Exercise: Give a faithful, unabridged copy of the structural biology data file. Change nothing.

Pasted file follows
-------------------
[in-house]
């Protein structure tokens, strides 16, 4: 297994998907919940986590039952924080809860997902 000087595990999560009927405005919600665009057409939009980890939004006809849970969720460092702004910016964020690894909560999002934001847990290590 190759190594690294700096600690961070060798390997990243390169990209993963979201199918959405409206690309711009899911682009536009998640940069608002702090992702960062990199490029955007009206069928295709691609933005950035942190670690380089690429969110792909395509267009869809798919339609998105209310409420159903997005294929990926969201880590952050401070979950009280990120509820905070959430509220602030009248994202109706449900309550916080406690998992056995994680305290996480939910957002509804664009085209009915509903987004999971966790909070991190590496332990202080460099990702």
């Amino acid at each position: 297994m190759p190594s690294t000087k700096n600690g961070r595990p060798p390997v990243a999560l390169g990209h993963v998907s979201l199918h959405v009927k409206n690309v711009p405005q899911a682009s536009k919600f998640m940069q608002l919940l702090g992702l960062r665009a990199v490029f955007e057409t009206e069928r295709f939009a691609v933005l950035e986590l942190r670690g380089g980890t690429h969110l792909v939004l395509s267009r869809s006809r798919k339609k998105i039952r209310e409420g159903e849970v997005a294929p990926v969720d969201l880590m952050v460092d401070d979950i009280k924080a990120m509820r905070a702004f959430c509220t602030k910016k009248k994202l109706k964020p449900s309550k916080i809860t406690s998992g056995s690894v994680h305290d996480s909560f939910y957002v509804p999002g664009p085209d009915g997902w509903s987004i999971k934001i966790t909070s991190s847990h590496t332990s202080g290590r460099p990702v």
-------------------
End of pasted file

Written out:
[in-house]
């Protein structure tokens, strides 16, 4: 297994998907919940986590039952924080809860997902 000087595990999560009927405005919600665009057409939009980890939004006809849970969720460092702004910016964020690894909560999002934001847990290590 190759190594690294700096600690961070060798390997990243390169990209993963979201199918959405409206690309711009899911682009536009998640940069608002702090992702960062990199490029955007009206069928295709691609933005950035942190670690380089690429969110792909395509267009869809798919339609998105209310409420159903997005294929990926969201880590952050401070979950009280990120509820905070959430509220602030009248994202109706449900309550916080406690998992056995994680305290996480939910957002509804664009085209009915509903987004999971966790909070991190590496332990202080460099990702």
């Amino acid at each position: 297994m190759p190594s690294t000087k700096n600690g961070r595990p060798p390997v990243a999560l390169g990209h993963v998907s979201l199918h959405v009927k409206n690309v711009p405005q899911a682009s536009k919600f998640m940069q608002l919940l702090g992702l960062r665009a990199v490029f955007e057409t009206e069928r295709f939009a691609v933005l950035e986590l942190r670690g380089g980890t690429h969110l792909v939004l395509s267009r869809s006809r798919k339609k998105i039952r209310e409420g159903e849970v997005a294929p990926v969720d969201l880590m952050v460092d401070d979950i009280k924080a990120m509820r905070a702004f959430c509220t602030k910016k009248k994202l109706k964020p449900s309550k916080i809860t406690s998992g056995s690894v994680h305290d996480s909560f939910y957002v509804p999002g664009p085209d009915g997902w509903s987004i999971k934001i966790t909070s991190s847990h590496t332990s202080g290590r460099p990702v």